Minorities now make up roughly one-third of the U.S. population—a figure that will rise to 54 percent in 2050, according to census predictions. They’re also young. While the median age for all U.S. citizens was 37.9 years in 2010, the median age for Hispanics was estimated by the Census Bureau in 2009 as 27.3 years old. Blacks at 31.9 years and Asians at 35.7 years were also younger than the national median age, while whites had a median age of 39.2 years.

The Census also found that Hispanics and Asians are increasingly moving beyond coastal and border areas. Cities that showed a high percentage gain in Hispanic population include Nashville, Tenn.; Greenville, S.C.; and Charlotte, N.C. Asians are moving too, to Orlando, Phoenix, and Riverside, Calif.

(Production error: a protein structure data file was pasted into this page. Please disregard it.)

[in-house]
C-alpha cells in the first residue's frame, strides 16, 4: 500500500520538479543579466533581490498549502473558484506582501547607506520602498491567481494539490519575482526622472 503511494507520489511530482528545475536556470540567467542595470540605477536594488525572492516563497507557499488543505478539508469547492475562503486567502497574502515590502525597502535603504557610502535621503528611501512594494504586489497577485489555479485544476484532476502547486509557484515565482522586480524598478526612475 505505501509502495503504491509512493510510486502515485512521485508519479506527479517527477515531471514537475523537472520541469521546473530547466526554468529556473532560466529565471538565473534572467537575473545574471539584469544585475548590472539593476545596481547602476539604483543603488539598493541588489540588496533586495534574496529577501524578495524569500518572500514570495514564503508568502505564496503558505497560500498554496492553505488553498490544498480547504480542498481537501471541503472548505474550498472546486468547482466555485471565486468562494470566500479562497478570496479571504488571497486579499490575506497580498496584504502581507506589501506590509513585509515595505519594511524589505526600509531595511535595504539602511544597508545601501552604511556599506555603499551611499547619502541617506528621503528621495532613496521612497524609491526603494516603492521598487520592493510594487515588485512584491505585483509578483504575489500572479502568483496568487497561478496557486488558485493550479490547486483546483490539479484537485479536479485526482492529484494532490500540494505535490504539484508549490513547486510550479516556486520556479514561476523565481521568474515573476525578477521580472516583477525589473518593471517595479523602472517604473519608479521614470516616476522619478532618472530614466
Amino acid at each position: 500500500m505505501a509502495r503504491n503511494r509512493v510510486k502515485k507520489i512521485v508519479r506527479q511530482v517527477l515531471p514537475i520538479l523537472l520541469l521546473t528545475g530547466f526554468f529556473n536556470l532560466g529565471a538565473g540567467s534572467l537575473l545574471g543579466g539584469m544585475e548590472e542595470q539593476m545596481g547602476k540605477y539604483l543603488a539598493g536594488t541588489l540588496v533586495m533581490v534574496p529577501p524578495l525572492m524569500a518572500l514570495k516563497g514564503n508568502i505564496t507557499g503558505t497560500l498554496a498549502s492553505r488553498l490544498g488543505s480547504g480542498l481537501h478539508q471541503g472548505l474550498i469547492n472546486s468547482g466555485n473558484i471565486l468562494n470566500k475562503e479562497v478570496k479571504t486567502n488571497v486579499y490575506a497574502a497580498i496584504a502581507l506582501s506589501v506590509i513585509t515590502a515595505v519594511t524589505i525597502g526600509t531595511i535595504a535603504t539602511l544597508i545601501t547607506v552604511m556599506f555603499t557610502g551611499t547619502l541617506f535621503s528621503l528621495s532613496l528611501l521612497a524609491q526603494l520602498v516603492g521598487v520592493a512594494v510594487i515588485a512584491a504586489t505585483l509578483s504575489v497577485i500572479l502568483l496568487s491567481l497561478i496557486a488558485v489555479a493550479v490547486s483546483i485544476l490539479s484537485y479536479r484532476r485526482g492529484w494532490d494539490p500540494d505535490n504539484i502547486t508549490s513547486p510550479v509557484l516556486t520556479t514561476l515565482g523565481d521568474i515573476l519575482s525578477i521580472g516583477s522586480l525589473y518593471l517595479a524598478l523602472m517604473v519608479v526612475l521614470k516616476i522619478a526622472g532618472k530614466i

Increases in minority populations are a plus for multifamily since more minorities are renters—52 percent of Hispanics, 40.5 percent of Asians, and 55.5 percent of African Americans, according to the 2009 American Community Survey. This compares to only 29.1 percent of whites who rent.

Jobs That Need Offices

The U.S. Bureau of Labor Statistics estimates that the economy will grow by 10.1 percent between 2008 and 2018, but “a 10 percent increase frankly isn’t too much, especially when you consider that employment dropped by almost 5 percent in 2009,” says John McDonald, the Gerald W. Fogelson Distinguished Chair in Real Estate at Roosevelt University in Chicago. Better news for office owners and leasing reps, McDonald says, is that businesses that are heavy users of office space will outperform the general economy, growing by 11.5 percent in 10 years. The biggest increases will come in the area of professional services, which will add about 2.5 million office workers and 4.2 million jobs, says McDonald. The top three gainers are consulting services, computer system design, and employment services.